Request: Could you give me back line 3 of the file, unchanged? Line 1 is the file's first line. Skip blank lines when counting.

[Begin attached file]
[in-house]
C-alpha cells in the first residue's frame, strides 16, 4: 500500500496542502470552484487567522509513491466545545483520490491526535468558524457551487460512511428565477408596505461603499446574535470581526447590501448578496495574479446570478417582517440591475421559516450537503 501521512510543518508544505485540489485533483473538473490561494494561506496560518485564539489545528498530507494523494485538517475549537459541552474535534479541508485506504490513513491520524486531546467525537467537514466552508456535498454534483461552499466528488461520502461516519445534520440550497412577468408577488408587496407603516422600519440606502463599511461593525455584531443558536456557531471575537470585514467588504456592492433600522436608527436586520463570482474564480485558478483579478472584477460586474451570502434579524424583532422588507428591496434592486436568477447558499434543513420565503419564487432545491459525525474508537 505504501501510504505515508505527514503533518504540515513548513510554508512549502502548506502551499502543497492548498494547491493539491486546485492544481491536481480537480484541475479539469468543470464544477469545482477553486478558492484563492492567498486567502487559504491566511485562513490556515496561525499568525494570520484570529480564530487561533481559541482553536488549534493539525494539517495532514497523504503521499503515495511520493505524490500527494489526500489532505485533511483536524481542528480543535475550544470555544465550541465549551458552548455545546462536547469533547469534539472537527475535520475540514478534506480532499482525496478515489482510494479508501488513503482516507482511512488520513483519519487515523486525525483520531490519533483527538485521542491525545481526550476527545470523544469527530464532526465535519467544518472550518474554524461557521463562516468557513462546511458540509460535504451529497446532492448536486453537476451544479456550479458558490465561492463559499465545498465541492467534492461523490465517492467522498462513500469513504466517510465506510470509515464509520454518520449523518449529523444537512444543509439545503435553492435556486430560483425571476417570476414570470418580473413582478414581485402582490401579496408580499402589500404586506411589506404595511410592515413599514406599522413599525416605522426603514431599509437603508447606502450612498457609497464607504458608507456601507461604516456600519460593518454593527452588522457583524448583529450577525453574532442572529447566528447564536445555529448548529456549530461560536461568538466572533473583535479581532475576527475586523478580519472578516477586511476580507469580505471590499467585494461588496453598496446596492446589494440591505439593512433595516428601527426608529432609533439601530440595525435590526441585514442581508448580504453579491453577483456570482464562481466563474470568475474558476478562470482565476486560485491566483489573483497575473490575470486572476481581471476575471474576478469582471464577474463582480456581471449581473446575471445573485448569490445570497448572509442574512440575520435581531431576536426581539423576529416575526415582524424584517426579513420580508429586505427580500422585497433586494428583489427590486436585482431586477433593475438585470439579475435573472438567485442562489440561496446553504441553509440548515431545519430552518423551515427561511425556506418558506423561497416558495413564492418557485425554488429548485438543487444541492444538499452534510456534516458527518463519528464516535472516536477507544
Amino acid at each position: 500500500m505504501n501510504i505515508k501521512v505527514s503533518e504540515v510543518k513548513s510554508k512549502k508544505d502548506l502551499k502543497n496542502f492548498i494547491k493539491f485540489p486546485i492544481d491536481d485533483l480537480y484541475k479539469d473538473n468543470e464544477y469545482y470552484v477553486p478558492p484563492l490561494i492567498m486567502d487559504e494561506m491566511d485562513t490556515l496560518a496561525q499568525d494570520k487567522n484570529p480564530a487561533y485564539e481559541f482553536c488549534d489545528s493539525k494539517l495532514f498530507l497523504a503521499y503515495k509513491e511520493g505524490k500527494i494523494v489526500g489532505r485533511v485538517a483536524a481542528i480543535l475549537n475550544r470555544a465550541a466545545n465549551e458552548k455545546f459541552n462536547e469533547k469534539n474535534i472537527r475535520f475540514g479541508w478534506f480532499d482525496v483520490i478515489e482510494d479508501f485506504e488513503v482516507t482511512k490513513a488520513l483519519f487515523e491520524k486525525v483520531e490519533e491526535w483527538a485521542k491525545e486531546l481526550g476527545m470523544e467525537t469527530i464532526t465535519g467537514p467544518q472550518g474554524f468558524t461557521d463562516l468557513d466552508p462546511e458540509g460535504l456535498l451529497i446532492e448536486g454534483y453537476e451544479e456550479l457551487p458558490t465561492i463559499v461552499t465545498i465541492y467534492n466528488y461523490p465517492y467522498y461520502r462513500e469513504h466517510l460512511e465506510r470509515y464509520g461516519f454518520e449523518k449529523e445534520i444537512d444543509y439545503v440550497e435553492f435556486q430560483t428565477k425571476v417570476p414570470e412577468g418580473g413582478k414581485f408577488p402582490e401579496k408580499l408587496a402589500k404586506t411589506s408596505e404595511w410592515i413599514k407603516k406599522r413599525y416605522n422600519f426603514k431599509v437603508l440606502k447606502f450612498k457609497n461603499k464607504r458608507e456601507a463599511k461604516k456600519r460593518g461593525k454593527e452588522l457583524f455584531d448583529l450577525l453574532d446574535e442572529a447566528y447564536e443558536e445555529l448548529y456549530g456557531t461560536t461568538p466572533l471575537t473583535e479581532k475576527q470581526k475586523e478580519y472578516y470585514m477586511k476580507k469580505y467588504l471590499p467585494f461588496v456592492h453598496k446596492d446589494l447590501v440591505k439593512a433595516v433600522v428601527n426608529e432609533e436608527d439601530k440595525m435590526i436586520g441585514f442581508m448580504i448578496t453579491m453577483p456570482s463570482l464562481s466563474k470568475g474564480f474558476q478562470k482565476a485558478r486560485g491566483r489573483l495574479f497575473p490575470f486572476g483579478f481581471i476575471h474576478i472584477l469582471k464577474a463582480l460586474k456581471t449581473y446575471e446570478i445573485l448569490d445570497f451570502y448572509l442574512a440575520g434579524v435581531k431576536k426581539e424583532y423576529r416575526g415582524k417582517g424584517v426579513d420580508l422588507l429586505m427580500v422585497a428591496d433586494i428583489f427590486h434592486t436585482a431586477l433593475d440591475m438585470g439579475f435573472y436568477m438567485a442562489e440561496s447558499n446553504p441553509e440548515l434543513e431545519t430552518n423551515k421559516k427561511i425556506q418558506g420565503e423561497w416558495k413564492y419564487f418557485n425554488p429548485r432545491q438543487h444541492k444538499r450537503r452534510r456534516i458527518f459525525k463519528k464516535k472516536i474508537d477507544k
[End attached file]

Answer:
Amino acid at each position: 500500500m505504501n501510504i505515508k501521512v505527514s503533518e504540515v510543518k513548513s510554508k512549502k508544505d502548506l502551499k502543497n496542502f492548498i494547491k493539491f485540489p486546485i492544481d491536481d485533483l480537480y484541475k479539469d473538473n468543470e464544477y469545482y470552484v477553486p478558492p484563492l490561494i492567498m486567502d487559504e494561506m491566511d485562513t490556515l496560518a496561525q499568525d494570520k487567522n484570529p480564530a487561533y485564539e481559541f482553536c488549534d489545528s493539525k494539517l495532514f498530507l497523504a503521499y503515495k509513491e511520493g505524490k500527494i494523494v489526500g489532505r485533511v485538517a483536524a481542528i480543535l475549537n475550544r470555544a465550541a466545545n465549551e458552548k455545546f459541552n462536547e469533547k469534539n474535534i472537527r475535520f475540514g479541508w478534506f480532499d482525496v483520490i478515489e482510494d479508501f485506504e488513503v482516507t482511512k490513513a488520513l483519519f487515523e491520524k486525525v483520531e490519533e491526535w483527538a485521542k491525545e486531546l481526550g476527545m470523544e467525537t469527530i464532526t465535519g467537514p467544518q472550518g474554524f468558524t461557521d463562516l468557513d466552508p462546511e458540509g460535504l456535498l451529497i446532492e448536486g454534483y453537476e451544479e456550479l457551487p458558490t465561492i463559499v461552499t465545498i465541492y467534492n466528488y461523490p465517492y467522498y461520502r462513500e469513504h466517510l460512511e465506510r470509515y464509520g461516519f454518520e449523518k449529523e445534520i444537512d444543509y439545503v440550497e435553492f435556486q430560483t428565477k425571476v417570476p414570470e412577468g418580473g413582478k414581485f408577488p402582490e401579496k408580499l408587496a402589500k404586506t411589506s408596505e404595511w410592515i413599514k407603516k406599522r413599525y416605522n422600519f426603514k431599509v437603508l440606502k447606502f450612498k457609497n461603499k464607504r458608507e456601507a463599511k461604516k456600519r460593518g461593525k454593527e452588522l457583524f455584531d448583529l450577525l453574532d446574535e442572529a447566528y447564536e443558536e445555529l448548529y456549530g456557531t461560536t461568538p466572533l471575537t473583535e479581532k475576527q470581526k475586523e478580519y472578516y470585514m477586511k476580507k469580505y467588504l471590499p467585494f461588496v456592492h453598496k446596492d446589494l447590501v440591505k439593512a433595516v433600522v428601527n426608529e432609533e436608527d439601530k440595525m435590526i436586520g441585514f442581508m448580504i448578496t453579491m453577483p456570482s463570482l464562481s466563474k470568475g474564480f474558476q478562470k482565476a485558478r486560485g491566483r489573483l495574479f497575473p490575470f486572476g483579478f481581471i476575471h474576478i472584477l469582471k464577474a463582480l460586474k456581471t449581473y446575471e446570478i445573485l448569490d445570497f451570502y448572509l442574512a440575520g434579524v435581531k431576536k426581539e424583532y423576529r416575526g415582524k417582517g424584517v426579513d420580508l422588507l429586505m427580500v422585497a428591496d433586494i428583489f427590486h434592486t436585482a431586477l433593475d440591475m438585470g439579475f435573472y436568477m438567485a442562489e440561496s447558499n446553504p441553509e440548515l434543513e431545519t430552518n423551515k421559516k427561511i425556506q418558506g420565503e423561497w416558495k413564492y419564487f418557485n425554488p429548485r432545491q438543487h444541492k444538499r450537503r452534510r456534516i458527518f459525525k463519528k464516535k472516536i474508537d477507544k